Culms 60-131 cm, glabrous or pubescent. Sheaths often pubescent; collars usually pubescent; auricles pubescent; ligules 0.5-1.8 mm; blades 25-51 cm long, 7-20 mm wide, glabrous or scabridulous on both surfaces, margins scab-ridulous or ciliate. Panicles 9-30 cm, with 4-23 spikelets. Spikelets 10-20 mm, oblong to elliptic, with (2)4-5(7) florets. Glumes green to stramineous; lower glumes 1.7-4.2 mm long, 0.3-0.7 mm wide in profile, (1)3(5)-veined; upper glumes 2.8-6.4 mm long, 0.6-1.2 mm wide in profile, (3)5-veined; calluses pubescent on all but the lowest mature lemma; lemmas (3.8)5.3-10.8 mm, widest below the middle, lanceolate in profile, tapering gradually, apices sharply cuspidate; paleas glabrous or scabridulous, apices usually bifid, sinuses to 0.7 mm deep; anthers (1.7)2-2.9(3.5) mm. Caryopses 4.6-5.8 mm long, 1.3-1.8 mm wide, narrowly lanceolate in outline, gradually tapering to a blunt beak, wrinkled or smooth, usually blackish-brown to black, except for the straw-colored beak, rarely orange-brown. 2n = unknown.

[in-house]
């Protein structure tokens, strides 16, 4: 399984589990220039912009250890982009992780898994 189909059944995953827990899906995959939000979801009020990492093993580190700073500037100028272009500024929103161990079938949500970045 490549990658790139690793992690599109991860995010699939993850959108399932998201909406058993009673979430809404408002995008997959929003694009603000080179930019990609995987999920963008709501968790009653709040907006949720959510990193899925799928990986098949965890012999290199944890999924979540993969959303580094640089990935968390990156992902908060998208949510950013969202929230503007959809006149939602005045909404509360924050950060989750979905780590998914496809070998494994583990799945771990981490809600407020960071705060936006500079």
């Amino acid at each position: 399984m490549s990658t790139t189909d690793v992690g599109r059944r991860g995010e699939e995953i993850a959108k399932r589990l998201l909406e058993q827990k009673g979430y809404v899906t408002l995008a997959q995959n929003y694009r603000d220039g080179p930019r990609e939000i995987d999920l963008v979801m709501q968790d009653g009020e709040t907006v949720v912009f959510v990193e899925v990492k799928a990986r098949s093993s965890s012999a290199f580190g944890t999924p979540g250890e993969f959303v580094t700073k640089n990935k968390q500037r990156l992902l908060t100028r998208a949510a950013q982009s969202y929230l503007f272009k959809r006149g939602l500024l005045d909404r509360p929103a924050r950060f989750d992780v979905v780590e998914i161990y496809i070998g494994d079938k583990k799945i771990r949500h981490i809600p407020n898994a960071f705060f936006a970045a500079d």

Diarrhena americana is restricted to the United States, where it grows in rich, moist woods from Missouri to Maryland and south to Oklahoma and Alabama. Its range is primarily to the east of the range of D. obovata.
From Flora of Indiana (1940) by Charles C. Deam
This is a woodland grass usually found with oak, beech, and sugar maple. It is local to infrequent and is often found on rocky wooded slopes as where it occurs in Clifty Falls State Park.
Culms 5-12 dm; sheaths pubescent toward the top; blades 2-4 dm נ10-18 mm, with excentric midvein; infl long-exsert, 1-3 dm, drooping; spikelets at first subcylindric, soon flattened by the spreading of the lemmas; first glume triangular; second glume oblong, cuspidate; 2n=60. Moist woods. Two vars.
Gleason, Henry A. & Cronquist, Arthur J. 1991. Manual of vascular plants of northeastern United States and adjacent Canada. lxxv + 910 pp.